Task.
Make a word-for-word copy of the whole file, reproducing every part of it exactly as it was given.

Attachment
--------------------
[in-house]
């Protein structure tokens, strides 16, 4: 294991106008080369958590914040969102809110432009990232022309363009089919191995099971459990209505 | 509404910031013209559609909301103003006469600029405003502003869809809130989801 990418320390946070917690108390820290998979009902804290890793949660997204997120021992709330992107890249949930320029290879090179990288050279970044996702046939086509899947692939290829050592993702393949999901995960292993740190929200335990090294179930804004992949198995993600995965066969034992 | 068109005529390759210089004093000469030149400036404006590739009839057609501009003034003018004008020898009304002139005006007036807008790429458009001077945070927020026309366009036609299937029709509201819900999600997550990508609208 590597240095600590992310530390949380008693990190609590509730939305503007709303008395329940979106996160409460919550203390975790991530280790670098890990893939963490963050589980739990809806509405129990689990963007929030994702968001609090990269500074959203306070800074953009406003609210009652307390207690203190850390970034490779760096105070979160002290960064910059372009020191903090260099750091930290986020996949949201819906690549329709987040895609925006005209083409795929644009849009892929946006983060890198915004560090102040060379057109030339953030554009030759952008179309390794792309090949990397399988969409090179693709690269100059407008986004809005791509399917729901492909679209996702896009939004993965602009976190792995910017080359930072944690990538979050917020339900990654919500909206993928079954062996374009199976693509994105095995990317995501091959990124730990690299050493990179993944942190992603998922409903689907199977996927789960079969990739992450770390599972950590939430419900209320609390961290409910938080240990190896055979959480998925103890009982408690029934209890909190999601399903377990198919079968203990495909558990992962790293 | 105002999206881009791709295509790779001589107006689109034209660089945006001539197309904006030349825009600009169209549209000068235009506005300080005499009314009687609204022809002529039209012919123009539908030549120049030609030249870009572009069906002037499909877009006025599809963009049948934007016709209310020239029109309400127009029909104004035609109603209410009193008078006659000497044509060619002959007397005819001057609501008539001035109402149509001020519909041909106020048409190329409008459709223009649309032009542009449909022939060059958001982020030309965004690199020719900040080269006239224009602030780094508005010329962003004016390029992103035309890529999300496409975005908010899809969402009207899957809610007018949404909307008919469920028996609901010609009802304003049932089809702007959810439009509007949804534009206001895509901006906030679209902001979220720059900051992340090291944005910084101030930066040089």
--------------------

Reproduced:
[in-house]
């Protein structure tokens, strides 16, 4: 294991106008080369958590914040969102809110432009990232022309363009089919191995099971459990209505 | 509404910031013209559609909301103003006469600029405003502003869809809130989801 990418320390946070917690108390820290998979009902804290890793949660997204997120021992709330992107890249949930320029290879090179990288050279970044996702046939086509899947692939290829050592993702393949999901995960292993740190929200335990090294179930804004992949198995993600995965066969034992 | 068109005529390759210089004093000469030149400036404006590739009839057609501009003034003018004008020898009304002139005006007036807008790429458009001077945070927020026309366009036609299937029709509201819900999600997550990508609208 590597240095600590992310530390949380008693990190609590509730939305503007709303008395329940979106996160409460919550203390975790991530280790670098890990893939963490963050589980739990809806509405129990689990963007929030994702968001609090990269500074959203306070800074953009406003609210009652307390207690203190850390970034490779760096105070979160002290960064910059372009020191903090260099750091930290986020996949949201819906690549329709987040895609925006005209083409795929644009849009892929946006983060890198915004560090102040060379057109030339953030554009030759952008179309390794792309090949990397399988969409090179693709690269100059407008986004809005791509399917729901492909679209996702896009939004993965602009976190792995910017080359930072944690990538979050917020339900990654919500909206993928079954062996374009199976693509994105095995990317995501091959990124730990690299050493990179993944942190992603998922409903689907199977996927789960079969990739992450770390599972950590939430419900209320609390961290409910938080240990190896055979959480998925103890009982408690029934209890909190999601399903377990198919079968203990495909558990992962790293 | 105002999206881009791709295509790779001589107006689109034209660089945006001539197309904006030349825009600009169209549209000068235009506005300080005499009314009687609204022809002529039209012919123009539908030549120049030609030249870009572009069906002037499909877009006025599809963009049948934007016709209310020239029109309400127009029909104004035609109603209410009193008078006659000497044509060619002959007397005819001057609501008539001035109402149509001020519909041909106020048409190329409008459709223009649309032009542009449909022939060059958001982020030309965004690199020719900040080269006239224009602030780094508005010329962003004016390029992103035309890529999300496409975005908010899809969402009207899957809610007018949404909307008919469920028996609901010609009802304003049932089809702007959810439009509007949804534009206001895509901006906030679209902001979220720059900051992340090291944005910084101030930066040089």